Cannes Rising Star Adam Bessa Talks ‘Ghost Trail’

Adam Bessa finds himself in the unique position of being both a Cannes Un Certain Regard award winner and a frequent collaborator with Hollywood’s best-known blockbuster brothers, Anthony and Joe Russo — two spheres with marginal overlap. Nonetheless, a decade after Bessa began acting in earnest, he is a regular on the festival circuit and streaming services alike. 

But the French-Tunisian actor began his professional career not in performance but as a law student in Paris. In his free time, Bessa would watch movies, fill out a diary with his favorite films, and keep track of the connections among the collaborations of actors, directors, writers, and cinematographers until he had a personal movie matrix, like a pen-and-paper IMDb. “Then,” he says, “I discovered Joaquin Phoenix, and I was gone.”

When it came to his law career studies, however, there was a bit less enthusiasm. “There were always subjects that interested me — in particular, justice, social rights, politics. I was really into that, but it never clicked.” 

Still, he attacked his new presumed profession with an academic approach that could be expected of a former law student. Bessa read books from the modern greats, such as Stella Adler and Konstantin Stanislavski, as well as biographies on performers like Marlon Brando and James Dean. “I believe in both theoretical and practical [approaches to acting]” says Bessa. 

So, he went to see a few theater schools, but “it didn’t really talk to me. The things they did, it’s really detached from reality.” He eventually attended the Jean Périmony-founded theater school in Paris for a time. “I did maybe one month or two months of classes, and then they fired me because I didn’t understand,” he recalls.

Deciding to learn on the job, Bessa set out on auditions, where roles in short films and independent features eventually netted him Sofia Djama’s Algerian Civil War drama The Blessed, which premiered at the 2017 Venice Film Festival. He was back on the Lido two years later with his American debut, the Russos-produced Mosul that was later acquired by Netflix. 

Asked when he knew he had made a true career out of acting, Bessa recalls with a laugh, “When my bank card started working, I said, ‘I guess I’m doing OK.’ ”

In the past couple of years, Bessa, 32, has ping-ponged back and forth between French-produced festival fodder (in 2022, he picked up an Un Certain Regard best performance award for Tunisian drama Harka) and roles in high-concept American offerings like Netflix’s flagship action franchise Extraction. It was while filming one of the latter films that his agent sent him the script for Ghost Trail.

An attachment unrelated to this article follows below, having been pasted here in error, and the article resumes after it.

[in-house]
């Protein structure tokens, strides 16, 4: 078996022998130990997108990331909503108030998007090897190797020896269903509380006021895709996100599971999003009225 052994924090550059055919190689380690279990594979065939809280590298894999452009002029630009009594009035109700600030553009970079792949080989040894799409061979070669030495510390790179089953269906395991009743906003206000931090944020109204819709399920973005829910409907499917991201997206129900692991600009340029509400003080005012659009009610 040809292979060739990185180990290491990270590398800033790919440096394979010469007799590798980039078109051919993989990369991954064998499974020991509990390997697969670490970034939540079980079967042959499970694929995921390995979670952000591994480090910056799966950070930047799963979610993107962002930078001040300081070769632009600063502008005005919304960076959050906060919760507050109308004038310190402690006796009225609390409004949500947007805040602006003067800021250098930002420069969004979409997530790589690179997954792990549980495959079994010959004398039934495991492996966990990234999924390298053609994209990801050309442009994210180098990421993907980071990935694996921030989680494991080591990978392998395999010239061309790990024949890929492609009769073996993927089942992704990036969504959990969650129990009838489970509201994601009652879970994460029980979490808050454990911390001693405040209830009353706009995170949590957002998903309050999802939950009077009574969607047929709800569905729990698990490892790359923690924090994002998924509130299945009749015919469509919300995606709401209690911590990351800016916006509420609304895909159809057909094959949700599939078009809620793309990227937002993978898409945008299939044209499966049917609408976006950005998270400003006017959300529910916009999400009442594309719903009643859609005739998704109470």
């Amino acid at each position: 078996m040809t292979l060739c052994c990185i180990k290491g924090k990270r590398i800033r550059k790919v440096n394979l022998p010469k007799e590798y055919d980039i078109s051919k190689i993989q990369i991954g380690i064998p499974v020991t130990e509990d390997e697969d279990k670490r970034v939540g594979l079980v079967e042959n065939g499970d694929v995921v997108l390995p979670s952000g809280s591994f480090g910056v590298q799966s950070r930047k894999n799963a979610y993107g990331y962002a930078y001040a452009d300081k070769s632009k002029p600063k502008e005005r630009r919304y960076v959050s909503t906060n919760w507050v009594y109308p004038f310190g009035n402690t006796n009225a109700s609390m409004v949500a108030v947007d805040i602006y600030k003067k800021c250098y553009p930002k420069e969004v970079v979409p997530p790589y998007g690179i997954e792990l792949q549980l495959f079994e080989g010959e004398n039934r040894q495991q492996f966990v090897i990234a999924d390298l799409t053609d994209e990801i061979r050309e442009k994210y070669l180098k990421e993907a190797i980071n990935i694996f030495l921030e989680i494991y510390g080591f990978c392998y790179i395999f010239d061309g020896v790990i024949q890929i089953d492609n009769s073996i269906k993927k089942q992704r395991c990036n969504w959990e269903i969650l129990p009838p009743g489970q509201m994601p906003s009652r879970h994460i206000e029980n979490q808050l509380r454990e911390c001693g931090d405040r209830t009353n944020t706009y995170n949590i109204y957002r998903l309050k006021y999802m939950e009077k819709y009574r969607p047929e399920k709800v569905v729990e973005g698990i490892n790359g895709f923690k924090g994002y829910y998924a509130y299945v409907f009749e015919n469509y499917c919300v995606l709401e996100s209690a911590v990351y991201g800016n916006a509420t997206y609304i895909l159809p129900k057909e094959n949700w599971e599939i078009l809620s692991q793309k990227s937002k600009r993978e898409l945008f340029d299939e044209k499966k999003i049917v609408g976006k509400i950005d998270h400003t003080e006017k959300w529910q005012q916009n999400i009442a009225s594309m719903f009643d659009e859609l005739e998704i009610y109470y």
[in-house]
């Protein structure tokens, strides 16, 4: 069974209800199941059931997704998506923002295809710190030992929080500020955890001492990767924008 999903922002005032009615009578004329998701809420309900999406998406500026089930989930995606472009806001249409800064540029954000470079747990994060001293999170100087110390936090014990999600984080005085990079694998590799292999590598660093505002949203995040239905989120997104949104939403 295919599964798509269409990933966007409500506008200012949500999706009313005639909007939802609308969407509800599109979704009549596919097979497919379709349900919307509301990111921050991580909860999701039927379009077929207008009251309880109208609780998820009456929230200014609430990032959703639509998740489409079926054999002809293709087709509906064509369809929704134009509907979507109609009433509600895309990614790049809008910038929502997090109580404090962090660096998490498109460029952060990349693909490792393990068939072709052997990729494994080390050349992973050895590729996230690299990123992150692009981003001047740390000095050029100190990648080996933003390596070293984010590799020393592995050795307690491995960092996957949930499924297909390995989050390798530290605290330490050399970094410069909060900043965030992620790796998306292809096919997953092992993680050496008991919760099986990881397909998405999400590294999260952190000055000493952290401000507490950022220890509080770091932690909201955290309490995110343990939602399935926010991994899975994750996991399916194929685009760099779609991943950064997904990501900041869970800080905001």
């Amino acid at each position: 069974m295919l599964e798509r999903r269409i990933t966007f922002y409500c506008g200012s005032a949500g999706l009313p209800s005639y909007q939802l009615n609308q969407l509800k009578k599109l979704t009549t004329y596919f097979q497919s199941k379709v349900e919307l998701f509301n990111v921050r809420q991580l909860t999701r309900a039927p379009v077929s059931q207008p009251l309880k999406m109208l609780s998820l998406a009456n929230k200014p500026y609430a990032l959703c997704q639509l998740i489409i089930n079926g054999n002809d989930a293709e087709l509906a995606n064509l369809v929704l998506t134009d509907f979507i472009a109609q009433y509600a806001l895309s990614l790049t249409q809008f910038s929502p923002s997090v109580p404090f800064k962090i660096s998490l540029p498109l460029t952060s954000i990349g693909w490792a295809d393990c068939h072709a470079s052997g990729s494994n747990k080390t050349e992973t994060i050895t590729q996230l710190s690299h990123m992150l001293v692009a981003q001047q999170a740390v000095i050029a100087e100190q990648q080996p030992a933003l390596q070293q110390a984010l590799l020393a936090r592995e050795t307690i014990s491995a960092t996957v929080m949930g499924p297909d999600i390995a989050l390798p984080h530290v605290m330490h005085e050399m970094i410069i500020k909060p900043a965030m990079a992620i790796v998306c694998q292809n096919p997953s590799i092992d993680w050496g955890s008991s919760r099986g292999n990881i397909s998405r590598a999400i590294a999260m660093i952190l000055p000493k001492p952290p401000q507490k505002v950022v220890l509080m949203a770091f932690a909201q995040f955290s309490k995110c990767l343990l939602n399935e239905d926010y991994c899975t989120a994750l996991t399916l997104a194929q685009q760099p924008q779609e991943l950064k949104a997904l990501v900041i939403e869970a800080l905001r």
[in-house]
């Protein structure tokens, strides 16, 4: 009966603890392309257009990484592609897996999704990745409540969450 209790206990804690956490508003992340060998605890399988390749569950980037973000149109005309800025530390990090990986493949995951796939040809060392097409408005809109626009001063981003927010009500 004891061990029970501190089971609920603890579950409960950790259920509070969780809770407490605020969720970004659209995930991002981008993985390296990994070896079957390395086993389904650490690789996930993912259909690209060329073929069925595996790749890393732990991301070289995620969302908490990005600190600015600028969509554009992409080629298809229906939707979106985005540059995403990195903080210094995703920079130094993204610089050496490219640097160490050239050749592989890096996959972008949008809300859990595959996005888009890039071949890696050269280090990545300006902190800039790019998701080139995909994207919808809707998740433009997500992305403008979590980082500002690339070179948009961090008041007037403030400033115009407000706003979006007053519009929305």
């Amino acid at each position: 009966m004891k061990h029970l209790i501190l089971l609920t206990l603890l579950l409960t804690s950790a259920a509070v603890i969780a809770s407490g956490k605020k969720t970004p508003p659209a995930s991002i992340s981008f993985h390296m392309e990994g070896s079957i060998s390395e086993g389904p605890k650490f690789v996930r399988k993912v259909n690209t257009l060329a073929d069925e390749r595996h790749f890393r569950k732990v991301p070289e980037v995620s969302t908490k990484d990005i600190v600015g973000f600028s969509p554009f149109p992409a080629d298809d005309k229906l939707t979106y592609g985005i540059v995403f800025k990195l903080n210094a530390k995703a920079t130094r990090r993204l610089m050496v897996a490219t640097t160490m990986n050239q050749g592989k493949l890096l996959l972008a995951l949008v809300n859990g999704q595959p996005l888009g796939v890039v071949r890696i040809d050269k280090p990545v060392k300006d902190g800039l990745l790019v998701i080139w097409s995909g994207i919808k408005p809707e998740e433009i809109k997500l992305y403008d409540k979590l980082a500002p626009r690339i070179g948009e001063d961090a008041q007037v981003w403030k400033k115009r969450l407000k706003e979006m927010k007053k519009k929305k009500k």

The based-on-true-events dramatic thriller, which will screen in the Cannes Critics’ Week lineup, follows a secret group that pursues disappeared Syrian war criminals who have fled to Europe. In the film, from director Jonathan Millet, Bessa plays Hamid, a one-time professor of literature turned prisoner of war, who, after losing both his wife and daughter in the conflict, finds himself as a refugee in France and tracking a man who could be his former torturer.

Bessa was attracted to the quiet heroes at the center of the film’s action, who ask for nothing in return but a chance at justice. “It’s just you and your morals and what you believe in and what you’ve been through,” he says.

To prepare for the role, Millet had Bessa watch documentaries on Syrian state prisons and listen to testimonials of former prisoners. The actor asked Syrian friends about life in Aleppo before the civil war and read Arab poetry, the subject his character taught in college before the conflict. 

After a long career in feature documentary filmmaking that has taken him from Antarctica to the Amazon, Millet is making his feature debut with Ghost Trail. Bessa says the director meticulously planned for the thriller and wanted an ultra-grounded performance.  

“It has to be as good as if it was a documentary and add little things that make it cinema, but it has to be so light that we don’t see it,” says Bessa of the filmmaking process. “I think artistically that’s very interesting for an actor to try to do because that takes off all the ego and all the performance.”

The actor is honest in admitting that the production of the film, which has Bessa in every scene, was not always easy. “It was quite a rock ’n’ roll relationship together,” says Bessa of his working relationship with Millet. “We had some intense moments, some arguments, some really tough discussion about the film itself, the subject [and] the way we work together. We both wanted to do a great film, but we both had different ways of achieving that or thinking how to achieve that. So, we had to find a common way together. I loved it. It was hard, but we did it.”

Despite his continued success, Bessa is still open to a future outside of acting. “Maybe there’s a moment in my life where I won’t do it anymore,” he says. “I’m just doing it because I love it and I’m passionate about it right now.” 


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